The first hint I got that Abel may have been back to something approaching his best was a message he sent me in early August describing a Fartlek workout he had just completed that morning in Iten. The workout consisted of 80minute continuous running (after a full warm up) made up of 15×3’/1’ + 10×1’/1’ (15sets of 3mins fast with 1min recovery + 10 sets of 1min fast 1 min recovery). Abel covered 24km in that period for an average pace of 3’20”. On rolling hills that was a promising sign but perhaps nothing too out of the ordinary in Iten; A place where impressive distance running is the norm.
Less than 60seconds later a follow up message read:
“I am now from Hill Workout – 10x400m – now I am taking lunch”
A 24km Fartlek followed by 10x400m Hills all before lunch.
That of course sparked my intrigue but I must admit to also having a touch of concern. My immediate response was ‘Is Canova there?” I nervously awaited his reply but within seconds was put at ease
“Yes, Canova is here – very happy”
Why my reticence until I knew that Canova was in Iten with him?
For all Abel’s wonderful talent, exciting and excitable personality and extreme mental toughness (did you see how much he was hurting the final half hour in Chicago?) he does also have a tendency to let his enthusiasm get the better of him and has on occasion taken matters of training into his own hands adding additional work on top of that prescribed. I have examples of this from my time as his Assistant Coach, some of which are quite amusing but some of which had significant negative consequences for his upcoming races.
What we have seen above with the Fartlek/Hills in one morning is an example of what Coach Canova calls a Special Block – that is 2 hard workouts in the same day. (NB, Kenyan’s start training very early in the morning so although both of these workouts were done before lunch they would have been separate workouts. Probably something like a 6am start and an 11am start.)
These Special Blocks are not unusual in Canova’s training for his elite athletes and he knows Abel so well and is so in tune with his capabilities that I am certain that if Canova called for a Special Block for Abel, that he was indeed ready to handle that type of training safely.
However, Abel making that judgement for himself would have been based on emotion and enthusiasm rather than cold hard objectivity.
We chatted whilst he was in the Netherlands for the Tilburg 10m event at the beginning of September and he was full of confidence for Chicago and and ran well in the 10m, things were looking up.
Abel’s form was confirmed in mid September when he reported a 40km training run in 2hour 5minutes in Nangili. Nangili is a small town 45minutes drive east of Eldoret and in running circles refers to a dirt road which many of the top Kenyan runners use for their most important long runs ahead of a marathon. Despite the 5am start from Iten to arrive in time for a 630am warm up, I would always relish Nangili long runs as a coach, you knew you were going to witness something special.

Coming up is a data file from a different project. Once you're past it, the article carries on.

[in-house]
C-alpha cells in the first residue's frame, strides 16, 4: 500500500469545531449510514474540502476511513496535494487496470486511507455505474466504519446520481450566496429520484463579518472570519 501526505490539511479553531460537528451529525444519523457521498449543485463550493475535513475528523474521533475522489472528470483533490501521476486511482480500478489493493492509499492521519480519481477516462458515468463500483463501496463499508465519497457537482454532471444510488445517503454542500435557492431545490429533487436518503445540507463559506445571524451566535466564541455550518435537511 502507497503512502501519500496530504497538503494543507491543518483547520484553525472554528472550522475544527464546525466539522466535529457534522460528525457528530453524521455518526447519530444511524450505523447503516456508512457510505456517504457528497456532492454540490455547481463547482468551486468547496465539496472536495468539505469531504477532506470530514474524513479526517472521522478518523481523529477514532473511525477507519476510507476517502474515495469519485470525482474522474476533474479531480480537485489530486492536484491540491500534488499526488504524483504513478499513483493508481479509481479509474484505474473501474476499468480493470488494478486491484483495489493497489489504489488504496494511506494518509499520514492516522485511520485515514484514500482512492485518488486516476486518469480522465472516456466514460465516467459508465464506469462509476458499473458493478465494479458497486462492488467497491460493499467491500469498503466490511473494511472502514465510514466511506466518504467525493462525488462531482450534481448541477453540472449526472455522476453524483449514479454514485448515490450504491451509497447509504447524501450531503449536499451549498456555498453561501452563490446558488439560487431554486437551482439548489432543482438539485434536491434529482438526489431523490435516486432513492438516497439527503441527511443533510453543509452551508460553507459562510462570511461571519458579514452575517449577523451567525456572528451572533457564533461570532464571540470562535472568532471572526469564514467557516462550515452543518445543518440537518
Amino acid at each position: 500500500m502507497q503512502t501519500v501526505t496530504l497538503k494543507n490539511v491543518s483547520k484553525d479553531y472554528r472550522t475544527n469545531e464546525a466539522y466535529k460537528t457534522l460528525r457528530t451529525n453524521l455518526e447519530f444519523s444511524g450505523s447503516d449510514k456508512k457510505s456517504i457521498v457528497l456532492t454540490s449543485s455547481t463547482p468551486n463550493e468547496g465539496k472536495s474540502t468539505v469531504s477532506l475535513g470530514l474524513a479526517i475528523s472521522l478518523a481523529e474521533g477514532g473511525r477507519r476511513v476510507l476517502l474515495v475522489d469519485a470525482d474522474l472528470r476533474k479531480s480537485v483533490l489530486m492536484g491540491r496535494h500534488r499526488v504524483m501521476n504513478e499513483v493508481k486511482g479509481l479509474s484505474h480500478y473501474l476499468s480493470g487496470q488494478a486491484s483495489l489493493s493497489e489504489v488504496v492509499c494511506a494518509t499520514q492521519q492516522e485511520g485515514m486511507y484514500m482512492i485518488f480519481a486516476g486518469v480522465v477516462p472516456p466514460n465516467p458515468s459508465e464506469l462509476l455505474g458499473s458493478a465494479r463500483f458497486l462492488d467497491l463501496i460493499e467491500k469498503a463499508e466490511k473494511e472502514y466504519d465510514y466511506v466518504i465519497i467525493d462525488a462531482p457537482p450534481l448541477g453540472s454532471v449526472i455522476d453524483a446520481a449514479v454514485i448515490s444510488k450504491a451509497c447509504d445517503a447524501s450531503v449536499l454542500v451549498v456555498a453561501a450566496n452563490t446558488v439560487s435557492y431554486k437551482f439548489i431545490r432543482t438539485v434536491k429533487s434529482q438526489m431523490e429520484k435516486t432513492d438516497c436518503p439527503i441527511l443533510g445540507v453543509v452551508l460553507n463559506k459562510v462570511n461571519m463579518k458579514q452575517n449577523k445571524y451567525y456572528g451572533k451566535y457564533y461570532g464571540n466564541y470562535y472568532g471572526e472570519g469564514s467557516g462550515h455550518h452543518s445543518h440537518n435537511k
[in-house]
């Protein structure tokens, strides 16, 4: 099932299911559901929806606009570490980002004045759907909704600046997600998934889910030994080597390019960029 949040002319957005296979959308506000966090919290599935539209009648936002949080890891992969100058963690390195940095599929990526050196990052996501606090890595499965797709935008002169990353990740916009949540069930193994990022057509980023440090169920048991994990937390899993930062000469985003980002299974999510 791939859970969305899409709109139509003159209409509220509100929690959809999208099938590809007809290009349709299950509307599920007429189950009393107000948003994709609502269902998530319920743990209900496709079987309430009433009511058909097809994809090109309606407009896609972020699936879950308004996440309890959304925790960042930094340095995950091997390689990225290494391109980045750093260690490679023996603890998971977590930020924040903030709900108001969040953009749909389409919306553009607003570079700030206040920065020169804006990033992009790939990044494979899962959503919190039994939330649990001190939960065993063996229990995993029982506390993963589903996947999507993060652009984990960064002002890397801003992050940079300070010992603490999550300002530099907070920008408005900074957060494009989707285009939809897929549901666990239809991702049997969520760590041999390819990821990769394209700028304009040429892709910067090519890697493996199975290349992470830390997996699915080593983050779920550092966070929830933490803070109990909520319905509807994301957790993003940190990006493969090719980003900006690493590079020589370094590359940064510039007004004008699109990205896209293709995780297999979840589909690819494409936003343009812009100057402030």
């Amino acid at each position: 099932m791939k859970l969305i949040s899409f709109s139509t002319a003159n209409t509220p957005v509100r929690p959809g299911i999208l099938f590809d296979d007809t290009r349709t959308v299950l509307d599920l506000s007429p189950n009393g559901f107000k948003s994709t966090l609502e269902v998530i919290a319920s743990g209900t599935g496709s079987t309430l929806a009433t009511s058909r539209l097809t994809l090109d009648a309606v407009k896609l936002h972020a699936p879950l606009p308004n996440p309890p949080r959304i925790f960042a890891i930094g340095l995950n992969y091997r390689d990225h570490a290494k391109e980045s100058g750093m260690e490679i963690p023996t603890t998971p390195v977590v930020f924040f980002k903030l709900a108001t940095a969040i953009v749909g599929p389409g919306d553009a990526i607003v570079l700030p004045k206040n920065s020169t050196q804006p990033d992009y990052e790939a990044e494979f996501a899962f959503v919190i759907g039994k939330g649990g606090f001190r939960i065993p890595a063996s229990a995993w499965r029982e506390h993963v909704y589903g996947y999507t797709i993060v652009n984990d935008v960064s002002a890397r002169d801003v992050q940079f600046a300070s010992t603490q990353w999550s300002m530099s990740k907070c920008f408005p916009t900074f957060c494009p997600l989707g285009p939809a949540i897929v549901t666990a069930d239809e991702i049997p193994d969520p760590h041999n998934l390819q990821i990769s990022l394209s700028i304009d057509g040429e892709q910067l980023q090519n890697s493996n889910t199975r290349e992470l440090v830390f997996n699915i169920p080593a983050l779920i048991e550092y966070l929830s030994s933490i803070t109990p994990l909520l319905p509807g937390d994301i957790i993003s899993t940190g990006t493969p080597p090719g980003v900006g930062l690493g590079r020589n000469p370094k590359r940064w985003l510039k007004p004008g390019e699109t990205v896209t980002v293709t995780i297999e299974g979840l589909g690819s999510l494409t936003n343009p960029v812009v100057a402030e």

Nangili offers a very smooth surface underfoot, it is also slightly lower altitude than Iten or Kapsabet and much flatter, making it is the ideal location for serious marathon training.
Although Abel is full of enthusiasm he is not one to boast or exagerate his form, so I knew that he was now ready. Let’s put this workout into perspective; 40km run in 2hr 05 is 3’07”/km, if he had carried on for a further 2.2km at the same speed he would have run a 2hr 11 marathon. That is a on dirt roads with 2 large hills in either direction (out and back course) at altitude, in training.
In 2012 in the build up to London Marathon (As in VLM not the Olympic Marathon in the same city later that year) Abel had run a similar time (this one was slightly faster) and Canova had turned to me from the drivers seat to the front passenger seat of his Toyota Pick up in the final km and said simply “the world record is possible”. Canova is a man who knows world record form when he sees it having coached the current mens steeplechase world record holder and Florence to her HM world record. Unfortunately that was one such occasion where Abel’s enthusiasm had gotten the better of him and big mistakes had been made in the days following that run which hampered his recovery. Subsequently his best run of that marathon cycle had been in Nangili 3 weeks before rather than in London itself where he had made a brave bid for glory, as the last man to hold on to Wilson Kipsangs blistering mid race surge, but faded back to 6th by the finish line.
I was confident that between the two of them and Renato and Abel would not allow the same mistakes to repeat themselves, and the excitement for Chicago was set.
3 weeks and a day later as Abel crossed the line in first place and immediately broke into his famous victory dance it was confirmed: Abel Kirui is back.
Thanks for reading,